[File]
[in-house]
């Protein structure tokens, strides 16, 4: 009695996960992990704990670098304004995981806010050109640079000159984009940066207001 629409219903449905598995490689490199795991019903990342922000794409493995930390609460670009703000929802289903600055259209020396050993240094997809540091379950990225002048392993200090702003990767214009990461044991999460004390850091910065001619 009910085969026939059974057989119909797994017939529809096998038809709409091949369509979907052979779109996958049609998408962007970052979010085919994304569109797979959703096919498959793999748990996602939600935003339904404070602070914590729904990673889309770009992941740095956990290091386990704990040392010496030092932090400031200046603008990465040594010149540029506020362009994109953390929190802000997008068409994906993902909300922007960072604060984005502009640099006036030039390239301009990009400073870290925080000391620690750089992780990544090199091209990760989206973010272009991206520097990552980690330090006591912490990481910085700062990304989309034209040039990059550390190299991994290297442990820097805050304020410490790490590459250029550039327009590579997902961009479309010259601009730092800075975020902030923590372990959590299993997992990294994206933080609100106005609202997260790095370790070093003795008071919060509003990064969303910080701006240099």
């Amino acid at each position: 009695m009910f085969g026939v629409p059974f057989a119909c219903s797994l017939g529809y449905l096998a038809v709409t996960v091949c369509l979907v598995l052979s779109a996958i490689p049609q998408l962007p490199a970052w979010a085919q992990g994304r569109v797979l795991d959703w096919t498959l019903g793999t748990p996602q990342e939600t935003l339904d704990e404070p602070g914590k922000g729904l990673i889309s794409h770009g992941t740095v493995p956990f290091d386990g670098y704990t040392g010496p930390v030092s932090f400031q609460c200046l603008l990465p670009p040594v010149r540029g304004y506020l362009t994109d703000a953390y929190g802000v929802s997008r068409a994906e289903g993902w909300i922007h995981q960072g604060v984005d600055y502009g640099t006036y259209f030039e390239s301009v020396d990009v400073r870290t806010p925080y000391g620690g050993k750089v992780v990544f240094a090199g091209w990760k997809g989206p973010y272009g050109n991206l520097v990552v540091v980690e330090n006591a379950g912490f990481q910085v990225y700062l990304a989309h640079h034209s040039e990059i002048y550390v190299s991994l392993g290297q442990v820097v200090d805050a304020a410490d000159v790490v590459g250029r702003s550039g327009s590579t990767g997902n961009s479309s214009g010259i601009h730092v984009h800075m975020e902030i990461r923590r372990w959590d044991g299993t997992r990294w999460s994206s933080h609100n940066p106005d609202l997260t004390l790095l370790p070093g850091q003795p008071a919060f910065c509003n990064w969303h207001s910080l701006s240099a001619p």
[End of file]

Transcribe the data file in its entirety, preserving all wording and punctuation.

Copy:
[in-house]
């Protein structure tokens, strides 16, 4: 009695996960992990704990670098304004995981806010050109640079000159984009940066207001 629409219903449905598995490689490199795991019903990342922000794409493995930390609460670009703000929802289903600055259209020396050993240094997809540091379950990225002048392993200090702003990767214009990461044991999460004390850091910065001619 009910085969026939059974057989119909797994017939529809096998038809709409091949369509979907052979779109996958049609998408962007970052979010085919994304569109797979959703096919498959793999748990996602939600935003339904404070602070914590729904990673889309770009992941740095956990290091386990704990040392010496030092932090400031200046603008990465040594010149540029506020362009994109953390929190802000997008068409994906993902909300922007960072604060984005502009640099006036030039390239301009990009400073870290925080000391620690750089992780990544090199091209990760989206973010272009991206520097990552980690330090006591912490990481910085700062990304989309034209040039990059550390190299991994290297442990820097805050304020410490790490590459250029550039327009590579997902961009479309010259601009730092800075975020902030923590372990959590299993997992990294994206933080609100106005609202997260790095370790070093003795008071919060509003990064969303910080701006240099």
């Amino acid at each position: 009695m009910f085969g026939v629409p059974f057989a119909c219903s797994l017939g529809y449905l096998a038809v709409t996960v091949c369509l979907v598995l052979s779109a996958i490689p049609q998408l962007p490199a970052w979010a085919q992990g994304r569109v797979l795991d959703w096919t498959l019903g793999t748990p996602q990342e939600t935003l339904d704990e404070p602070g914590k922000g729904l990673i889309s794409h770009g992941t740095v493995p956990f290091d386990g670098y704990t040392g010496p930390v030092s932090f400031q609460c200046l603008l990465p670009p040594v010149r540029g304004y506020l362009t994109d703000a953390y929190g802000v929802s997008r068409a994906e289903g993902w909300i922007h995981q960072g604060v984005d600055y502009g640099t006036y259209f030039e390239s301009v020396d990009v400073r870290t806010p925080y000391g620690g050993k750089v992780v990544f240094a090199g091209w990760k997809g989206p973010y272009g050109n991206l520097v990552v540091v980690e330090n006591a379950g912490f990481q910085v990225y700062l990304a989309h640079h034209s040039e990059i002048y550390v190299s991994l392993g290297q442990v820097v200090d805050a304020a410490d000159v790490v590459g250029r702003s550039g327009s590579t990767g997902n961009s479309s214009g010259i601009h730092v984009h800075m975020e902030i990461r923590r372990w959590d044991g299993t997992r990294w999460s994206s933080h609100n940066p106005d609202l997260t004390l790095l370790p070093g850091q003795p008071a919060f910065c509003n990064w969303h207001s910080l701006s240099a001619p």